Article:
The IRS recently unveiled it’s Draft W4 form to help taxpayers calculate the proper withholding on their paychecks. Gone is the time-honored technique of counting noses in your family and using that as the first stab at proper withholding.
The Draft Form W4 asks the taxpayer to disclose their filing status, outside income, investment income, expected deductions, spouse or other job income, and tax credits. Essentially you are doing your 2019 tax return and then giving that to your employer so they can calculate your withholding. Do you want your employer knowing that much about you?!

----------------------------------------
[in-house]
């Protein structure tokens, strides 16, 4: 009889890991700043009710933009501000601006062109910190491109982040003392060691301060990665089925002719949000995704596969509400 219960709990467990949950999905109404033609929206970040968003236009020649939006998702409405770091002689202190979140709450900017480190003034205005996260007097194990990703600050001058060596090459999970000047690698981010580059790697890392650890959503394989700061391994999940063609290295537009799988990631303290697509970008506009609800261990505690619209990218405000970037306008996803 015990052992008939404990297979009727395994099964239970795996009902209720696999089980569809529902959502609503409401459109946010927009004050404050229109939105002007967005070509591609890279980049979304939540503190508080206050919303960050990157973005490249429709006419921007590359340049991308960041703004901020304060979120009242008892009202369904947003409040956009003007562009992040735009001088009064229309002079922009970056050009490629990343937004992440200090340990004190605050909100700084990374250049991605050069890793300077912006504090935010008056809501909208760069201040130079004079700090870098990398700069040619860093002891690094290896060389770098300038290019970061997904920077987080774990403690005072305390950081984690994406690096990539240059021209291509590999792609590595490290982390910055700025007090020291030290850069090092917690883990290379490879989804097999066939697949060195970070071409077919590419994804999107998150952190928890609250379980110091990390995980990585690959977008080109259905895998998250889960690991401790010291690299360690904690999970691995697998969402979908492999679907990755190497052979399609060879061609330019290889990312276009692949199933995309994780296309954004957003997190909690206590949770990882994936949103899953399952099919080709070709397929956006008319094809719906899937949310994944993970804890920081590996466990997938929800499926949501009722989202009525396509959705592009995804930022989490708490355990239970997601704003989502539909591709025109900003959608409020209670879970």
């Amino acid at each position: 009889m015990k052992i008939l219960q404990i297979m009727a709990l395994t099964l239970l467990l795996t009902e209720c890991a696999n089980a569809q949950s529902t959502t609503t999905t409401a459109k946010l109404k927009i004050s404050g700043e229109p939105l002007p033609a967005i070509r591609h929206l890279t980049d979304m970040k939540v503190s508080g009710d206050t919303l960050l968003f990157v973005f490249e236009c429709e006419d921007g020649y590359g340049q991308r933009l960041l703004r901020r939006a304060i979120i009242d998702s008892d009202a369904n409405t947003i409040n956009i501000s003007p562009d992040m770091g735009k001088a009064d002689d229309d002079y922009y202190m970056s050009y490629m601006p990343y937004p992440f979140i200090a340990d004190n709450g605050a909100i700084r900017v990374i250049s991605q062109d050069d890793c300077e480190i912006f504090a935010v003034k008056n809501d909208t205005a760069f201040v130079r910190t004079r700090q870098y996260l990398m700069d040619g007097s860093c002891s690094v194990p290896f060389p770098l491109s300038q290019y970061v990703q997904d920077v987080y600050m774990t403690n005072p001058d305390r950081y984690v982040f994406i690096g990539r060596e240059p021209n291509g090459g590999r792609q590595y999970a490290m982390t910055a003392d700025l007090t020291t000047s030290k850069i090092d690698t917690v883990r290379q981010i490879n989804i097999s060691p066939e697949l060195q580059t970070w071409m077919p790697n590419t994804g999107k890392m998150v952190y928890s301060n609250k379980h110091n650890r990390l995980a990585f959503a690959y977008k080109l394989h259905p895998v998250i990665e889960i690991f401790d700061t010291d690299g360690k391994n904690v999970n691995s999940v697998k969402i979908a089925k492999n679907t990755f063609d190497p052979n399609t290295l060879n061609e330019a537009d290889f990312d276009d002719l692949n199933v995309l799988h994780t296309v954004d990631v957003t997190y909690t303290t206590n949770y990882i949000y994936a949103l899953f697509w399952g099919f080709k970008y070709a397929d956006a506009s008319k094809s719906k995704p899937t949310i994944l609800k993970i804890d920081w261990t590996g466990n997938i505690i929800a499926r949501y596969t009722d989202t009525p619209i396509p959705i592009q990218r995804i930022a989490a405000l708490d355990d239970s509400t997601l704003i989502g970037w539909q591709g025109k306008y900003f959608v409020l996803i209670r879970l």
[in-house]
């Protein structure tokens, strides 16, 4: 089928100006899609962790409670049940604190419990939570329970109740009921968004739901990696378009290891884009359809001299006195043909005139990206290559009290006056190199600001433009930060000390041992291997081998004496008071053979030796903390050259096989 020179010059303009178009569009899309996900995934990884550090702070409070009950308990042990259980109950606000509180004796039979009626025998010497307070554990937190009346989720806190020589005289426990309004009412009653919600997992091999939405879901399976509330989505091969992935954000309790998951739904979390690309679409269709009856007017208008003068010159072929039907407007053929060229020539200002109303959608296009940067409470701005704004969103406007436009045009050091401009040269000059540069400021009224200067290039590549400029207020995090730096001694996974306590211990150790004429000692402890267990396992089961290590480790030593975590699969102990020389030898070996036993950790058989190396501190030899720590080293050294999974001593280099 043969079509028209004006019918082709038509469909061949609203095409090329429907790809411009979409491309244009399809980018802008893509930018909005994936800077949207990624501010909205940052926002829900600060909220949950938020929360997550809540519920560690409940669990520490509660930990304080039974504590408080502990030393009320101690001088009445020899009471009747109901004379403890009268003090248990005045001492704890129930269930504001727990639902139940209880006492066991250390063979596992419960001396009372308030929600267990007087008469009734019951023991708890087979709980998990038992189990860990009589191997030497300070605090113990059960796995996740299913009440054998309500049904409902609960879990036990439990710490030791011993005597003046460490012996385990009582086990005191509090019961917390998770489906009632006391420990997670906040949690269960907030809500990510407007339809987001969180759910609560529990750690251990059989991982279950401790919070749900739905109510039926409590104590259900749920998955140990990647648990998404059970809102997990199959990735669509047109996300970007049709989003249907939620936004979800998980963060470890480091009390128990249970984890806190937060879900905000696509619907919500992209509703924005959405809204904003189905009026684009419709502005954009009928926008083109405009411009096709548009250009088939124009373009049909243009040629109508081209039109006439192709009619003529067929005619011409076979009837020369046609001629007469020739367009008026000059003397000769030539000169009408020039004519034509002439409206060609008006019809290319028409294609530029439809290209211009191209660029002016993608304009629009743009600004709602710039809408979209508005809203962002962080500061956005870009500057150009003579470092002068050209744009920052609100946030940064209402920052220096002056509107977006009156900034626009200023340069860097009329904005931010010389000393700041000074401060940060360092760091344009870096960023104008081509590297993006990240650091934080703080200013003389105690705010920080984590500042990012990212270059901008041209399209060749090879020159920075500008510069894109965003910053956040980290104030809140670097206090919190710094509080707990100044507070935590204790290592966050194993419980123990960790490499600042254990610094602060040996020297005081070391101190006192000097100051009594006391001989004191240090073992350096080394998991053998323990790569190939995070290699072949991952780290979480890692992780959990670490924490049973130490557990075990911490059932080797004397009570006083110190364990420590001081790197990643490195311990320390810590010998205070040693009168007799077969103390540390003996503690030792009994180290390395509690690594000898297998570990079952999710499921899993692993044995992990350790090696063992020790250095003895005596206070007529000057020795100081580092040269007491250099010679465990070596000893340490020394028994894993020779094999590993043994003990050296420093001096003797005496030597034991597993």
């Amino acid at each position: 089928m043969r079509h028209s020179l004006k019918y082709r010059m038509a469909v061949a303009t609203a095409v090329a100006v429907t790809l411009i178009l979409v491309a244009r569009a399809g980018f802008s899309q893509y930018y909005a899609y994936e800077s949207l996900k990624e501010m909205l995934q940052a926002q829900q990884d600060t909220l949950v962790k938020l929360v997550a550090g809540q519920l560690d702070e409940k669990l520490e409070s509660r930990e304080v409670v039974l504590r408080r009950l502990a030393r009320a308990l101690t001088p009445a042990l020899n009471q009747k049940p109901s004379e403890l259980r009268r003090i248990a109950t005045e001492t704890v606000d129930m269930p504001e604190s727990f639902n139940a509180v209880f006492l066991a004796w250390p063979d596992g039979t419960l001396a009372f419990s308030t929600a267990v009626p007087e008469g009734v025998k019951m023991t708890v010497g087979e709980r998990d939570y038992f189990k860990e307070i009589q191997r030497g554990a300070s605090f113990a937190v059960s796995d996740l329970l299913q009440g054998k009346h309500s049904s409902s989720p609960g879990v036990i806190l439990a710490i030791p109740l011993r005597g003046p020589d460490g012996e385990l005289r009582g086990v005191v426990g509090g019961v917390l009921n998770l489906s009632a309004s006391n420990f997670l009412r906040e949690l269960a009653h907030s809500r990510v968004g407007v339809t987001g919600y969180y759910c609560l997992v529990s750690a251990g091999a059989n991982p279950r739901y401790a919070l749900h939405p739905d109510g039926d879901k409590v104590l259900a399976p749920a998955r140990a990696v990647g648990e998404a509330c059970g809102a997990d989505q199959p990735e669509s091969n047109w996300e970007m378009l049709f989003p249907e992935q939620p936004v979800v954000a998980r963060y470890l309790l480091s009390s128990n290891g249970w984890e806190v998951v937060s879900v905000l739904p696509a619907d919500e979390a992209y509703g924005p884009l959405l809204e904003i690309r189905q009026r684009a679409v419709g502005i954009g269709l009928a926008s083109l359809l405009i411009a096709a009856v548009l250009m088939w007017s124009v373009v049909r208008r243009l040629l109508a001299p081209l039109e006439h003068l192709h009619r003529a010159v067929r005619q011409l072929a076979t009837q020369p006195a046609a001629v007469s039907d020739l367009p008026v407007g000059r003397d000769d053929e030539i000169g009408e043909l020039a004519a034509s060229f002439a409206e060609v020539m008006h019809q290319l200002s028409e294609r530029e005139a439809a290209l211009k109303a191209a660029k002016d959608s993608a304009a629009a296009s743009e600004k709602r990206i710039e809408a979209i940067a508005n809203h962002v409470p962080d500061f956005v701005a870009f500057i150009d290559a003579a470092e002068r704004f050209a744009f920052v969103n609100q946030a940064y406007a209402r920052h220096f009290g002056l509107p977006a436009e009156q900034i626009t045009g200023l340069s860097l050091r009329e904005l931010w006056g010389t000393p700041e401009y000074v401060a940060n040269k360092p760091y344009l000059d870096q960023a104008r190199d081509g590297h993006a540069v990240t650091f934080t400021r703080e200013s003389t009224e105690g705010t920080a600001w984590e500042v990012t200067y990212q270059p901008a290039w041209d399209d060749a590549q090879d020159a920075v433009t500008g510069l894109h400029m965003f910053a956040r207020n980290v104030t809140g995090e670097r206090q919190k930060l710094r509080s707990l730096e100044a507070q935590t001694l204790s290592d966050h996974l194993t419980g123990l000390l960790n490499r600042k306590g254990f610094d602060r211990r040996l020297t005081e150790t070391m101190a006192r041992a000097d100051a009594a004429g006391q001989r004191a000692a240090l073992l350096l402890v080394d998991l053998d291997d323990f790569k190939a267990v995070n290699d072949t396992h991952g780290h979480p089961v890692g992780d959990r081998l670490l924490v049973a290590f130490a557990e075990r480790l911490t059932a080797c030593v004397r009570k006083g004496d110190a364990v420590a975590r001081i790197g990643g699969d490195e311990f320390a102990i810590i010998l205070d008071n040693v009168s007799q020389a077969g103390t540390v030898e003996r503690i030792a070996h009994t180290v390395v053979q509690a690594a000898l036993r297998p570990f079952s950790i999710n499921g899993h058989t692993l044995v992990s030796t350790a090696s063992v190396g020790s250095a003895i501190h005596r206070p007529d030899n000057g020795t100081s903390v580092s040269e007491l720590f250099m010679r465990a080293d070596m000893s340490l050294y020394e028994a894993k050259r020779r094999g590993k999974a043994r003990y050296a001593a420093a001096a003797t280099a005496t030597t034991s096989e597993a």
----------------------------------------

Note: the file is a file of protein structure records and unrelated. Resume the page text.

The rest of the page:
The IRS says that if you don’t want to open up your financial life to your boss, you can use the online Form W4 calculator and then you can tell your employer how much you want withheld on each paycheck. We did do a few trial runs at the the calculator and sadly report that the calculator is equally complex and often results in under withholding depending on how you interpret the questions. Further, when you specify a fixed dollar amount of withholding (rather than the allowance/percentage amount from the old form), the dollar amount doesn’t change if you get a raise so, you will end up grossly under-withheld at the end of the year.